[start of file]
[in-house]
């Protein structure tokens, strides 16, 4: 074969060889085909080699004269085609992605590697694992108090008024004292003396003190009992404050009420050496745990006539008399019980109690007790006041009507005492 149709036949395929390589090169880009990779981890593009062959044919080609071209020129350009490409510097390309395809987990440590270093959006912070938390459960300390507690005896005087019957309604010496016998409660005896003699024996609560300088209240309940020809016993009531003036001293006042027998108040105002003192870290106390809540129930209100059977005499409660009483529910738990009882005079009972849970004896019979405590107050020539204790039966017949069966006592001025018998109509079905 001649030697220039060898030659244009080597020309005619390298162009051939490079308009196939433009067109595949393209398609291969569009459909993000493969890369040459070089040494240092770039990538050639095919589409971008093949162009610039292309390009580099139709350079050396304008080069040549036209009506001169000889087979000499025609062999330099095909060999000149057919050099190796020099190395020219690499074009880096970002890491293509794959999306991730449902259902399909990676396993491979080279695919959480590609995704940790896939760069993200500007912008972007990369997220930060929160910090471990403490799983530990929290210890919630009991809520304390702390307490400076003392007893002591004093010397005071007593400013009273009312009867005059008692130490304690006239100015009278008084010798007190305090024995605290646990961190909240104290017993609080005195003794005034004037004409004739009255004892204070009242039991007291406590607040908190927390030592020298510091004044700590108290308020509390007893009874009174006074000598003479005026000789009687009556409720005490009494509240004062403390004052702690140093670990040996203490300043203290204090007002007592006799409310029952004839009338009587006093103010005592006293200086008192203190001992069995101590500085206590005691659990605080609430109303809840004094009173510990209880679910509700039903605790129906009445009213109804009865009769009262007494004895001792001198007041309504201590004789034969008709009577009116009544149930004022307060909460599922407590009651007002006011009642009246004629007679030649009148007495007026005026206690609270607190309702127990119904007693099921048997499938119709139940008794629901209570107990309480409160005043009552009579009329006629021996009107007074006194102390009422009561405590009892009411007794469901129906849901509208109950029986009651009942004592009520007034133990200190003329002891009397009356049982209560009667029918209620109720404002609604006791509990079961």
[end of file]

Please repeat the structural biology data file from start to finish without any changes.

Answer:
[in-house]
């Protein structure tokens, strides 16, 4: 074969060889085909080699004269085609992605590697694992108090008024004292003396003190009992404050009420050496745990006539008399019980109690007790006041009507005492 149709036949395929390589090169880009990779981890593009062959044919080609071209020129350009490409510097390309395809987990440590270093959006912070938390459960300390507690005896005087019957309604010496016998409660005896003699024996609560300088209240309940020809016993009531003036001293006042027998108040105002003192870290106390809540129930209100059977005499409660009483529910738990009882005079009972849970004896019979405590107050020539204790039966017949069966006592001025018998109509079905 001649030697220039060898030659244009080597020309005619390298162009051939490079308009196939433009067109595949393209398609291969569009459909993000493969890369040459070089040494240092770039990538050639095919589409971008093949162009610039292309390009580099139709350079050396304008080069040549036209009506001169000889087979000499025609062999330099095909060999000149057919050099190796020099190395020219690499074009880096970002890491293509794959999306991730449902259902399909990676396993491979080279695919959480590609995704940790896939760069993200500007912008972007990369997220930060929160910090471990403490799983530990929290210890919630009991809520304390702390307490400076003392007893002591004093010397005071007593400013009273009312009867005059008692130490304690006239100015009278008084010798007190305090024995605290646990961190909240104290017993609080005195003794005034004037004409004739009255004892204070009242039991007291406590607040908190927390030592020298510091004044700590108290308020509390007893009874009174006074000598003479005026000789009687009556409720005490009494509240004062403390004052702690140093670990040996203490300043203290204090007002007592006799409310029952004839009338009587006093103010005592006293200086008192203190001992069995101590500085206590005691659990605080609430109303809840004094009173510990209880679910509700039903605790129906009445009213109804009865009769009262007494004895001792001198007041309504201590004789034969008709009577009116009544149930004022307060909460599922407590009651007002006011009642009246004629007679030649009148007495007026005026206690609270607190309702127990119904007693099921048997499938119709139940008794629901209570107990309480409160005043009552009579009329006629021996009107007074006194102390009422009561405590009892009411007794469901129906849901509208109950029986009651009942004592009520007034133990200190003329002891009397009356049982209560009667029918209620109720404002609604006791509990079961």